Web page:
Yesterday, on Mother’s Day, I heard a mom say, regarding her teenage son, “he’s gonna ruin my special day.” The reality of the situation, from my perspective, was that she appeared to be ruining every day of his life. I recognize I’m an outsider looking in, seeing a piece of the puzzle, but to belittle, name call, shame and repeatedly hurt the child that, ironically, provides the reason you’re to be celebrated at all seems wrong to me. I’ve never been huge on Hallmark holidays. I’ve worked every Mother’s Day since I became a mother. I’m not trying to earn a martyr ribbon. Typically, none of the moms that I meet at work planned on spending Mother’s Day in the hospital, with their sick child. I know I will work, every weekend, and I get paid to be there. That’s not the case for the mothers of patients.
I guess, when given the choice, I would rather be celebrated, appreciated and loved equally the other 364 days of the year. So, I’m a little needy perhaps. High expectations. However, I will never scoff at flowers or leave chocolates unopened very long, but if you brought them to me with a thoughtful card on say, a random Tuesday, I would smile and be joyful that you cared. On that Tuesday. And I actually was spoiled on the morning of Mother’s Day. I got sprayed down with three different perfumes by three over excited little boys. I also came home to some really cool porch lights, thanks to their dad.
I don’t have teenage sons yet. I’m sure they can be difficult, like all children of all ages. Frustrating. And draining at times. That mom reminded me of how selfish we, humans, can be. It’s typically all about us. All of the time. Even when we try really hard to be aware of the selfish eyes we filter everything through.
It’s a challenging, humbling thing to not take everything so personally. No matter how conscious we are of our own egotistical tendencies, our initial reaction is hard to tame. Why would she do that? Just to make my life miserable, I’m sure. Wait…We have our thoughts, our experiences, and our beliefs about others and we tend to think we know what everyone else is thinking. Especially when they never tell us, using their own mouth and words. I react. And a lot of times, it’s in the form of jumping. To conclusions. Making it about me. When it’s definitely not. That hindsight can be a phenomenal teacher. If we ever venture into her classroom. Ugghhh. I typically think how something first and foremost will affect me. My over eager pride calls “shotgun,” always wanting to be right up there in the front seat. Ready to be the first wounded passenger when things get out of control. After all, pride never wears a seatbelt. Obviously. It doesn’t need a seat belt. It’s. Pride.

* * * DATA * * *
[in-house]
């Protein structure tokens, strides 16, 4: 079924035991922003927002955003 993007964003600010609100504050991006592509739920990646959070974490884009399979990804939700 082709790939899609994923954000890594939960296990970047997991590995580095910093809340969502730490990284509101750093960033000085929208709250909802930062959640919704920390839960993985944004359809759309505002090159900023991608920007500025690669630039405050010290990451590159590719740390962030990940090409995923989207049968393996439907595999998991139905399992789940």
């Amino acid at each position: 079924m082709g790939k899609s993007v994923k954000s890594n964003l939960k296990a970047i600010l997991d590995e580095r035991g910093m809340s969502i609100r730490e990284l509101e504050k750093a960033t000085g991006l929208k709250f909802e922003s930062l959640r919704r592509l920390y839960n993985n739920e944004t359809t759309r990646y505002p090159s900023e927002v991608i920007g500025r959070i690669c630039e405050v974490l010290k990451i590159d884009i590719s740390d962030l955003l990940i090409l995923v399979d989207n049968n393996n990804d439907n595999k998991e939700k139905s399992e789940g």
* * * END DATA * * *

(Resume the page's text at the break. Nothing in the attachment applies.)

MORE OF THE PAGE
We need people who can tell us our faults. Open our eyes. Remove the debris. Help us out, without fearing the repercussions. How rude for someone to remove our planks only to have them hurled hysterically back in their direction. I tend to gravitate towards people who will tell me I have mascara running down my face. Or will flat-out say “you have something green in your teeth.” Or much harder, they will say that I’m overreacting, over feeling, or being selfish. I think we all want to be better versions of ourselves. It just takes the right people to help us on the journey. I hope if I ever did something, said something, or didn’t do or say something that hurt you that you would know that you have an open invitation to my front seat. I want to be better. You may just have to sit on or shove that pride out-of-the-way. And that’s fine with me.